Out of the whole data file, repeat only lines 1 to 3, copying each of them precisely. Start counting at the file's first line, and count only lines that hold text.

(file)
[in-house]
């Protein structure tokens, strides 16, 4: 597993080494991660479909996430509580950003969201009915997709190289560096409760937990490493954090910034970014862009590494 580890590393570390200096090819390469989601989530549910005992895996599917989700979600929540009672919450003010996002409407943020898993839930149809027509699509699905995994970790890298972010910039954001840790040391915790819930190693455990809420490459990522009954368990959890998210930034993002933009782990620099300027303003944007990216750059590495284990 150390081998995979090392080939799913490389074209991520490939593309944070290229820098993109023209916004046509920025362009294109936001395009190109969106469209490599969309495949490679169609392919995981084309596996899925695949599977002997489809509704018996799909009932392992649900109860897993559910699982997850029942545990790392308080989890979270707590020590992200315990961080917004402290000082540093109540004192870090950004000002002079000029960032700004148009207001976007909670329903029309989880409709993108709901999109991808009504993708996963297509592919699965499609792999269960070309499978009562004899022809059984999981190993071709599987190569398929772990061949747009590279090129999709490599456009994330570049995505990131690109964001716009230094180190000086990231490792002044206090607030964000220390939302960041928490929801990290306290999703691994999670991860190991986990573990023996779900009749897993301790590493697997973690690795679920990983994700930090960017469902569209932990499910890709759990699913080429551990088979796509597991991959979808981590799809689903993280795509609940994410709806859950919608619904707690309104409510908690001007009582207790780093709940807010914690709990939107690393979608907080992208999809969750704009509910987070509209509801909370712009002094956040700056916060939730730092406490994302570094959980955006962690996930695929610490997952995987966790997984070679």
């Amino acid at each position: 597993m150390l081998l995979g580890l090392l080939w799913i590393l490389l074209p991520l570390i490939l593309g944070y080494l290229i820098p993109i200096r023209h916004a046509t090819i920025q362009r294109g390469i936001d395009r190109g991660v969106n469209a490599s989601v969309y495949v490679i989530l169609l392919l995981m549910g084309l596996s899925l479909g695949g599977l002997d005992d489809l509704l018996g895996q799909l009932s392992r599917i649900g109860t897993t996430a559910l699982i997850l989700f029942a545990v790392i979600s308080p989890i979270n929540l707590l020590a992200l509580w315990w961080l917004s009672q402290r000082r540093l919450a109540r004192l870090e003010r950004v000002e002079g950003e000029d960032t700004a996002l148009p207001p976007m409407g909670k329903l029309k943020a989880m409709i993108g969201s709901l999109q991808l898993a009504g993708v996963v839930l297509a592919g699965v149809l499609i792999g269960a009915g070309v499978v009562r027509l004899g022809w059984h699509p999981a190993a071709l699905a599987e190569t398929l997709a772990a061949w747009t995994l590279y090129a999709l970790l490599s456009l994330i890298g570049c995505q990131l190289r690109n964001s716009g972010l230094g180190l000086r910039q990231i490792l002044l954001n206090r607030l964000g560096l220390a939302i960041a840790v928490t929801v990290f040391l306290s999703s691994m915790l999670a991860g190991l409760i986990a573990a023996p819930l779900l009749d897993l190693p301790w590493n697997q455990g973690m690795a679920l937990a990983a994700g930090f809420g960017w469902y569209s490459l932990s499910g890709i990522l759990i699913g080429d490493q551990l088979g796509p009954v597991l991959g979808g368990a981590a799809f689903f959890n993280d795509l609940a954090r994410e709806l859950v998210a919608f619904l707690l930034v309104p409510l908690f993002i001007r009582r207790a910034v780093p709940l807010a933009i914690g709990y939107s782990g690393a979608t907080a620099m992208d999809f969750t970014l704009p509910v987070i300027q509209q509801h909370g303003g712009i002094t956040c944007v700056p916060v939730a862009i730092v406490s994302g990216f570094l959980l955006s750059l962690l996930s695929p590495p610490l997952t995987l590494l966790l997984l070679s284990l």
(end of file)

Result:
[in-house]
């Protein structure tokens, strides 16, 4: 597993080494991660479909996430509580950003969201009915997709190289560096409760937990490493954090910034970014862009590494 580890590393570390200096090819390469989601989530549910005992895996599917989700979600929540009672919450003010996002409407943020898993839930149809027509699509699905995994970790890298972010910039954001840790040391915790819930190693455990809420490459990522009954368990959890998210930034993002933009782990620099300027303003944007990216750059590495284990 150390081998995979090392080939799913490389074209991520490939593309944070290229820098993109023209916004046509920025362009294109936001395009190109969106469209490599969309495949490679169609392919995981084309596996899925695949599977002997489809509704018996799909009932392992649900109860897993559910699982997850029942545990790392308080989890979270707590020590992200315990961080917004402290000082540093109540004192870090950004000002002079000029960032700004148009207001976007909670329903029309989880409709993108709901999109991808009504993708996963297509592919699965499609792999269960070309499978009562004899022809059984999981190993071709599987190569398929772990061949747009590279090129999709490599456009994330570049995505990131690109964001716009230094180190000086990231490792002044206090607030964000220390939302960041928490929801990290306290999703691994999670991860190991986990573990023996779900009749897993301790590493697997973690690795679920990983994700930090960017469902569209932990499910890709759990699913080429551990088979796509597991991959979808981590799809689903993280795509609940994410709806859950919608619904707690309104409510908690001007009582207790780093709940807010914690709990939107690393979608907080992208999809969750704009509910987070509209509801909370712009002094956040700056916060939730730092406490994302570094959980955006962690996930695929610490997952995987966790997984070679």
């Amino acid at each position: 597993m150390l081998l995979g580890l090392l080939w799913i590393l490389l074209p991520l570390i490939l593309g944070y080494l290229i820098p993109i200096r023209h916004a046509t090819i920025q362009r294109g390469i936001d395009r190109g991660v969106n469209a490599s989601v969309y495949v490679i989530l169609l392919l995981m549910g084309l596996s899925l479909g695949g599977l002997d005992d489809l509704l018996g895996q799909l009932s392992r599917i649900g109860t897993t996430a559910l699982i997850l989700f029942a545990v790392i979600s308080p989890i979270n929540l707590l020590a992200l509580w315990w961080l917004s009672q402290r000082r540093l919450a109540r004192l870090e003010r950004v000002e002079g950003e000029d960032t700004a996002l148009p207001p976007m409407g909670k329903l029309k943020a989880m409709i993108g969201s709901l999109q991808l898993a009504g993708v996963v839930l297509a592919g699965v149809l499609i792999g269960a009915g070309v499978v009562r027509l004899g022809w059984h699509p999981a190993a071709l699905a599987e190569t398929l997709a772990a061949w747009t995994l590279y090129a999709l970790l490599s456009l994330i890298g570049c995505q990131l190289r690109n964001s716009g972010l230094g180190l000086r910039q990231i490792l002044l954001n206090r607030l964000g560096l220390a939302i960041a840790v928490t929801v990290f040391l306290s999703s691994m915790l999670a991860g190991l409760i986990a573990a023996p819930l779900l009749d897993l190693p301790w590493n697997q455990g973690m690795a679920l937990a990983a994700g930090f809420g960017w469902y569209s490459l932990s499910g890709i990522l759990i699913g080429d490493q551990l088979g796509p009954v597991l991959g979808g368990a981590a799809f689903f959890n993280d795509l609940a954090r994410e709806l859950v998210a919608f619904l707690l930034v309104p409510l908690f993002i001007r009582r207790a910034v780093p709940l807010a933009i914690g709990y939107s782990g690393a979608t907080a620099m992208d999809f969750t970014l704009p509910v987070i300027q509209q509801h909370g303003g712009i002094t956040c944007v700056p916060v939730a862009i730092v406490s994302g990216f570094l959980l955006s750059l962690l996930s695929p590495p610490l997952t995987l590494l966790l997984l070679s284990l």